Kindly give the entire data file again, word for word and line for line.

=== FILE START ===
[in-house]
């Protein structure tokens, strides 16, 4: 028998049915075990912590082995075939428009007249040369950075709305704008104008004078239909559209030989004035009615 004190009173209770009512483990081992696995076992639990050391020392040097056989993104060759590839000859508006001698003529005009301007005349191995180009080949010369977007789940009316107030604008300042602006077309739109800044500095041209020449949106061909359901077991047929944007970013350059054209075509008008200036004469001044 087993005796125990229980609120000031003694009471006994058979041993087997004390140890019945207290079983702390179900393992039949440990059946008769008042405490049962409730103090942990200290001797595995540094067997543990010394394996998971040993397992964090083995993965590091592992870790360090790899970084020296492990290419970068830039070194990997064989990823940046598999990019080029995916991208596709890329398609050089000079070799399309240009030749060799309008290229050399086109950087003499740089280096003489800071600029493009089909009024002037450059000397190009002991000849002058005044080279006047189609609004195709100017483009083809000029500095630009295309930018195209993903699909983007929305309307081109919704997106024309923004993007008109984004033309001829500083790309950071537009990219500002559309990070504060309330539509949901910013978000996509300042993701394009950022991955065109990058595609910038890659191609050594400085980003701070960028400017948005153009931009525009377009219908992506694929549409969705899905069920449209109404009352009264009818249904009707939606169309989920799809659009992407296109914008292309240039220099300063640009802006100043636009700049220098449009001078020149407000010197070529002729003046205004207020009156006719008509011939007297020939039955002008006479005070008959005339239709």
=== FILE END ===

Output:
[in-house]
């Protein structure tokens, strides 16, 4: 028998049915075990912590082995075939428009007249040369950075709305704008104008004078239909559209030989004035009615 004190009173209770009512483990081992696995076992639990050391020392040097056989993104060759590839000859508006001698003529005009301007005349191995180009080949010369977007789940009316107030604008300042602006077309739109800044500095041209020449949106061909359901077991047929944007970013350059054209075509008008200036004469001044 087993005796125990229980609120000031003694009471006994058979041993087997004390140890019945207290079983702390179900393992039949440990059946008769008042405490049962409730103090942990200290001797595995540094067997543990010394394996998971040993397992964090083995993965590091592992870790360090790899970084020296492990290419970068830039070194990997064989990823940046598999990019080029995916991208596709890329398609050089000079070799399309240009030749060799309008290229050399086109950087003499740089280096003489800071600029493009089909009024002037450059000397190009002991000849002058005044080279006047189609609004195709100017483009083809000029500095630009295309930018195209993903699909983007929305309307081109919704997106024309923004993007008109984004033309001829500083790309950071537009990219500002559309990070504060309330539509949901910013978000996509300042993701394009950022991955065109990058595609910038890659191609050594400085980003701070960028400017948005153009931009525009377009219908992506694929549409969705899905069920449209109404009352009264009818249904009707939606169309989920799809659009992407296109914008292309240039220099300063640009802006100043636009700049220098449009001078020149407000010197070529002729003046205004207020009156006719008509011939007297020939039955002008006479005070008959005339239709």